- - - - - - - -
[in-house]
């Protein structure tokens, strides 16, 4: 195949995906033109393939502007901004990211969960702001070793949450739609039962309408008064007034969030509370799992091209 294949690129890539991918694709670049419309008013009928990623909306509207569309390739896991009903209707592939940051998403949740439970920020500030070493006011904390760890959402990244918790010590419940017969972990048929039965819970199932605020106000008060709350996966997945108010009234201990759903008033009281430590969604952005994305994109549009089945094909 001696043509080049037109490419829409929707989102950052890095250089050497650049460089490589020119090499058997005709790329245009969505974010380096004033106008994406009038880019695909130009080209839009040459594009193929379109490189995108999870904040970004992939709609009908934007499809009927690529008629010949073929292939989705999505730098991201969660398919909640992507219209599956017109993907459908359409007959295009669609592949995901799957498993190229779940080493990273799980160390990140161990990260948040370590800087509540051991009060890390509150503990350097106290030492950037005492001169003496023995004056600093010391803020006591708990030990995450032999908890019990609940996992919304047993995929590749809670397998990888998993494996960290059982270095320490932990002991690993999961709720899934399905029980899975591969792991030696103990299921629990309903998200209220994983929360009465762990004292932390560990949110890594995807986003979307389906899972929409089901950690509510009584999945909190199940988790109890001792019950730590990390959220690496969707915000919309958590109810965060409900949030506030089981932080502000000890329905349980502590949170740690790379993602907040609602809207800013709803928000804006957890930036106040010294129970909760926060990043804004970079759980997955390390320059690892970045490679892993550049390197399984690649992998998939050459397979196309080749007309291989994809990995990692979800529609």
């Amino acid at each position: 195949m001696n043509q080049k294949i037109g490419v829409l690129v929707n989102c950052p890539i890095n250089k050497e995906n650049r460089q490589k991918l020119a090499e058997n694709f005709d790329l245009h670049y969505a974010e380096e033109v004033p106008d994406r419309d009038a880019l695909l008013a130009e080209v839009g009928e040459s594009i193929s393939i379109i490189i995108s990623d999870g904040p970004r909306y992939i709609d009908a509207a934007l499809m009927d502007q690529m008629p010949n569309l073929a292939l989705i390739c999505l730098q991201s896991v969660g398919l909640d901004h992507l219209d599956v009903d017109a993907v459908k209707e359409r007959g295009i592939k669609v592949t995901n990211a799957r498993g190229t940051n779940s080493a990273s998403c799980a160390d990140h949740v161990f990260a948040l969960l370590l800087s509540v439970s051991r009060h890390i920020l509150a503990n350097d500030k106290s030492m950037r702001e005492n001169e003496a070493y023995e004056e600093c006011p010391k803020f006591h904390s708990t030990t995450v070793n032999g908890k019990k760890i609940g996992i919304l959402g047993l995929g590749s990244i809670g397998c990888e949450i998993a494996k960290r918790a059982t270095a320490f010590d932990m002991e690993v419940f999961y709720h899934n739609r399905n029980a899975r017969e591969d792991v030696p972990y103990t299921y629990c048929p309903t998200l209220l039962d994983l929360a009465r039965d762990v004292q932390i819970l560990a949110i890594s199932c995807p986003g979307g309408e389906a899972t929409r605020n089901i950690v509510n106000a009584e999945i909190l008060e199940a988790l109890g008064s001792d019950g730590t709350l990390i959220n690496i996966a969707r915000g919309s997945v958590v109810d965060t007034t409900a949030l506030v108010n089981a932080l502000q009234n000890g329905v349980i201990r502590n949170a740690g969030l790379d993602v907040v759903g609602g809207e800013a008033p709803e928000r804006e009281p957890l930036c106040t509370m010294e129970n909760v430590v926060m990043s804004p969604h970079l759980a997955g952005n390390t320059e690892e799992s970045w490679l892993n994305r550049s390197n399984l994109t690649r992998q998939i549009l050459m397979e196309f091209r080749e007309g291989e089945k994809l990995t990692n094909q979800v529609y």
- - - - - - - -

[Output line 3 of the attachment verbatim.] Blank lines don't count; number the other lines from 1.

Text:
């Amino acid at each position: 195949m001696n043509q080049k294949i037109g490419v829409l690129v929707n989102c950052p890539i890095n250089k050497e995906n650049r460089q490589k991918l020119a090499e058997n694709f005709d790329l245009h670049y969505a974010e380096e033109v004033p106008d994406r419309d009038a880019l695909l008013a130009e080209v839009g009928e040459s594009i193929s393939i379109i490189i995108s990623d999870g904040p970004r909306y992939i709609d009908a509207a934007l499809m009927d502007q690529m008629p010949n569309l073929a292939l989705i390739c999505l730098q991201s896991v969660g398919l909640d901004h992507l219209d599956v009903d017109a993907v459908k209707e359409r007959g295009i592939k669609v592949t995901n990211a799957r498993g190229t940051n779940s080493a990273s998403c799980a160390d990140h949740v161990f990260a948040l969960l370590l800087s509540v439970s051991r009060h890390i920020l509150a503990n350097d500030k106290s030492m950037r702001e005492n001169e003496a070493y023995e004056e600093c006011p010391k803020f006591h904390s708990t030990t995450v070793n032999g908890k019990k760890i609940g996992i919304l959402g047993l995929g590749s990244i809670g397998c990888e949450i998993a494996k960290r918790a059982t270095a320490f010590d932990m002991e690993v419940f999961y709720h899934n739609r399905n029980a899975r017969e591969d792991v030696p972990y103990t299921y629990c048929p309903t998200l209220l039962d994983l929360a009465r039965d762990v004292q932390i819970l560990a949110i890594s199932c995807p986003g979307g309408e389906a899972t929409r605020n089901i950690v509510n106000a009584e999945i909190l008060e199940a988790l109890g008064s001792d019950g730590t709350l990390i959220n690496i996966a969707r915000g919309s997945v958590v109810d965060t007034t409900a949030l506030v108010n089981a932080l502000q009234n000890g329905v349980i201990r502590n949170a740690g969030l790379d993602v907040v759903g609602g809207e800013a008033p709803e928000r804006e009281p957890l930036c106040t509370m010294e129970n909760v430590v926060m990043s804004p969604h970079l759980a997955g952005n390390t320059e690892e799992s970045w490679l892993n994305r550049s390197n399984l994109t690649r992998q998939i549009l050459m397979e196309f091209r080749e007309g291989e089945k994809l990995t990692n094909q979800v529609y």